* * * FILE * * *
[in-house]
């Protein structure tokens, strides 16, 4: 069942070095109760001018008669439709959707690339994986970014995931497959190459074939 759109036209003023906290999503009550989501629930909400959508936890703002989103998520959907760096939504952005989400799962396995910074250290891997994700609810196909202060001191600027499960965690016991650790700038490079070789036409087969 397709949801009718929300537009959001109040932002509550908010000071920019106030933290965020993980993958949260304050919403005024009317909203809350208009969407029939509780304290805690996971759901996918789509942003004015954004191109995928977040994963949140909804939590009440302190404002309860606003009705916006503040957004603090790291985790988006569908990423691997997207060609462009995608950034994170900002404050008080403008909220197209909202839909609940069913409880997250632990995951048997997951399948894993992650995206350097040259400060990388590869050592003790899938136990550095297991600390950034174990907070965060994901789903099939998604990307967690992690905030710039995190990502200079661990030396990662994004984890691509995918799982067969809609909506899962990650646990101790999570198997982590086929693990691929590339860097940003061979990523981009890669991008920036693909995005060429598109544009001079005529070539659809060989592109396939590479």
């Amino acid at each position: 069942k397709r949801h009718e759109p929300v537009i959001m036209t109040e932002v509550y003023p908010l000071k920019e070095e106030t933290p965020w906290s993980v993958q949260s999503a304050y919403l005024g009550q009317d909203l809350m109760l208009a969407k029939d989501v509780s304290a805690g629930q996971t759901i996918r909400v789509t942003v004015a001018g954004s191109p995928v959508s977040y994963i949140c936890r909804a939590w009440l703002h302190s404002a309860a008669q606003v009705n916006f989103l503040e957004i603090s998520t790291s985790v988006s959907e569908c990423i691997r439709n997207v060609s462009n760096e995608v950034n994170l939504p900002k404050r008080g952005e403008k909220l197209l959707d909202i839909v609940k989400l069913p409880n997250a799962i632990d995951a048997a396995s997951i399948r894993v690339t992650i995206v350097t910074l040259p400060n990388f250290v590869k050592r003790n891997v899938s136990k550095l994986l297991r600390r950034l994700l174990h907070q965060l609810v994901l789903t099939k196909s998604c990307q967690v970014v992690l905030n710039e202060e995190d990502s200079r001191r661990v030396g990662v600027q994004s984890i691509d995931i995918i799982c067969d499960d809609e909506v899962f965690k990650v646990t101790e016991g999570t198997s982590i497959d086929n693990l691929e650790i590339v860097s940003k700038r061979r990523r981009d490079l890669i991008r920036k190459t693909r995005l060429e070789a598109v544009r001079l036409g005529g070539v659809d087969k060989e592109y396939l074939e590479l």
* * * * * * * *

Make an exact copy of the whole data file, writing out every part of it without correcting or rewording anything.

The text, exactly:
[in-house]
């Protein structure tokens, strides 16, 4: 069942070095109760001018008669439709959707690339994986970014995931497959190459074939 759109036209003023906290999503009550989501629930909400959508936890703002989103998520959907760096939504952005989400799962396995910074250290891997994700609810196909202060001191600027499960965690016991650790700038490079070789036409087969 397709949801009718929300537009959001109040932002509550908010000071920019106030933290965020993980993958949260304050919403005024009317909203809350208009969407029939509780304290805690996971759901996918789509942003004015954004191109995928977040994963949140909804939590009440302190404002309860606003009705916006503040957004603090790291985790988006569908990423691997997207060609462009995608950034994170900002404050008080403008909220197209909202839909609940069913409880997250632990995951048997997951399948894993992650995206350097040259400060990388590869050592003790899938136990550095297991600390950034174990907070965060994901789903099939998604990307967690992690905030710039995190990502200079661990030396990662994004984890691509995918799982067969809609909506899962990650646990101790999570198997982590086929693990691929590339860097940003061979990523981009890669991008920036693909995005060429598109544009001079005529070539659809060989592109396939590479």
């Amino acid at each position: 069942k397709r949801h009718e759109p929300v537009i959001m036209t109040e932002v509550y003023p908010l000071k920019e070095e106030t933290p965020w906290s993980v993958q949260s999503a304050y919403l005024g009550q009317d909203l809350m109760l208009a969407k029939d989501v509780s304290a805690g629930q996971t759901i996918r909400v789509t942003v004015a001018g954004s191109p995928v959508s977040y994963i949140c936890r909804a939590w009440l703002h302190s404002a309860a008669q606003v009705n916006f989103l503040e957004i603090s998520t790291s985790v988006s959907e569908c990423i691997r439709n997207v060609s462009n760096e995608v950034n994170l939504p900002k404050r008080g952005e403008k909220l197209l959707d909202i839909v609940k989400l069913p409880n997250a799962i632990d995951a048997a396995s997951i399948r894993v690339t992650i995206v350097t910074l040259p400060n990388f250290v590869k050592r003790n891997v899938s136990k550095l994986l297991r600390r950034l994700l174990h907070q965060l609810v994901l789903t099939k196909s998604c990307q967690v970014v992690l905030n710039e202060e995190d990502s200079r001191r661990v030396g990662v600027q994004s984890i691509d995931i995918i799982c067969d499960d809609e909506v899962f965690k990650v646990t101790e016991g999570t198997s982590i497959d086929n693990l691929e650790i590339v860097s940003k700038r061979r990523r981009d490079l890669i991008r920036k190459t693909r995005l060429e070789a598109v544009r001079l036409g005529g070539v659809d087969k060989e592109y396939l074939e590479l």